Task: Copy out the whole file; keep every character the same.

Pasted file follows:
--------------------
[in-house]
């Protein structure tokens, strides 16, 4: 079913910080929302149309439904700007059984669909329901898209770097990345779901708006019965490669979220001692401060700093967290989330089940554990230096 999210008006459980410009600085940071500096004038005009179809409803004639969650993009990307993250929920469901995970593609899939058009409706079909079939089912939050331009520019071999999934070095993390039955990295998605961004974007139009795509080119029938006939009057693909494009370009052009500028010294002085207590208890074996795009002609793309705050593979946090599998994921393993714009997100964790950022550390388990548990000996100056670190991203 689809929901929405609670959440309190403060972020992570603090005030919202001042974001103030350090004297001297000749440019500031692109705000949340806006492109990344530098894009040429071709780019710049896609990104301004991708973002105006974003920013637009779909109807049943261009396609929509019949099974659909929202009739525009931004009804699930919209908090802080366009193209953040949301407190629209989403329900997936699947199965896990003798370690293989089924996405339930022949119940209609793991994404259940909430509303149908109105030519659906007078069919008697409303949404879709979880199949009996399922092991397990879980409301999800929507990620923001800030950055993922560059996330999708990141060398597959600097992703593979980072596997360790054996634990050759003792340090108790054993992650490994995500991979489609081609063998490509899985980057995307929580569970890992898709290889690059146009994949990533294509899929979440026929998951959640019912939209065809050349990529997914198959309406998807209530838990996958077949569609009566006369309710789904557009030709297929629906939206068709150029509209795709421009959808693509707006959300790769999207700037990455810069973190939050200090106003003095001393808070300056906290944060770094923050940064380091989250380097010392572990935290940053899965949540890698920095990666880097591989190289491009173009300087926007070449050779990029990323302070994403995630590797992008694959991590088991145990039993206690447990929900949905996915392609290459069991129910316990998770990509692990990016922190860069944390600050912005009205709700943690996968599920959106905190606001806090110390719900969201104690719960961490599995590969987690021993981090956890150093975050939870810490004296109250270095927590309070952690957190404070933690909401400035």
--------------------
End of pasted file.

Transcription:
[in-house]
């Protein structure tokens, strides 16, 4: 079913910080929302149309439904700007059984669909329901898209770097990345779901708006019965490669979220001692401060700093967290989330089940554990230096 999210008006459980410009600085940071500096004038005009179809409803004639969650993009990307993250929920469901995970593609899939058009409706079909079939089912939050331009520019071999999934070095993390039955990295998605961004974007139009795509080119029938006939009057693909494009370009052009500028010294002085207590208890074996795009002609793309705050593979946090599998994921393993714009997100964790950022550390388990548990000996100056670190991203 689809929901929405609670959440309190403060972020992570603090005030919202001042974001103030350090004297001297000749440019500031692109705000949340806006492109990344530098894009040429071709780019710049896609990104301004991708973002105006974003920013637009779909109807049943261009396609929509019949099974659909929202009739525009931004009804699930919209908090802080366009193209953040949301407190629209989403329900997936699947199965896990003798370690293989089924996405339930022949119940209609793991994404259940909430509303149908109105030519659906007078069919008697409303949404879709979880199949009996399922092991397990879980409301999800929507990620923001800030950055993922560059996330999708990141060398597959600097992703593979980072596997360790054996634990050759003792340090108790054993992650490994995500991979489609081609063998490509899985980057995307929580569970890992898709290889690059146009994949990533294509899929979440026929998951959640019912939209065809050349990529997914198959309406998807209530838990996958077949569609009566006369309710789904557009030709297929629906939206068709150029509209795709421009959808693509707006959300790769999207700037990455810069973190939050200090106003003095001393808070300056906290944060770094923050940064380091989250380097010392572990935290940053899965949540890698920095990666880097591989190289491009173009300087926007070449050779990029990323302070994403995630590797992008694959991590088991145990039993206690447990929900949905996915392609290459069991129910316990998770990509692990990016922190860069944390600050912005009205709700943690996968599920959106905190606001806090110390719900969201104690719960961490599995590969987690021993981090956890150093975050939870810490004296109250270095927590309070952690957190404070933690909401400035």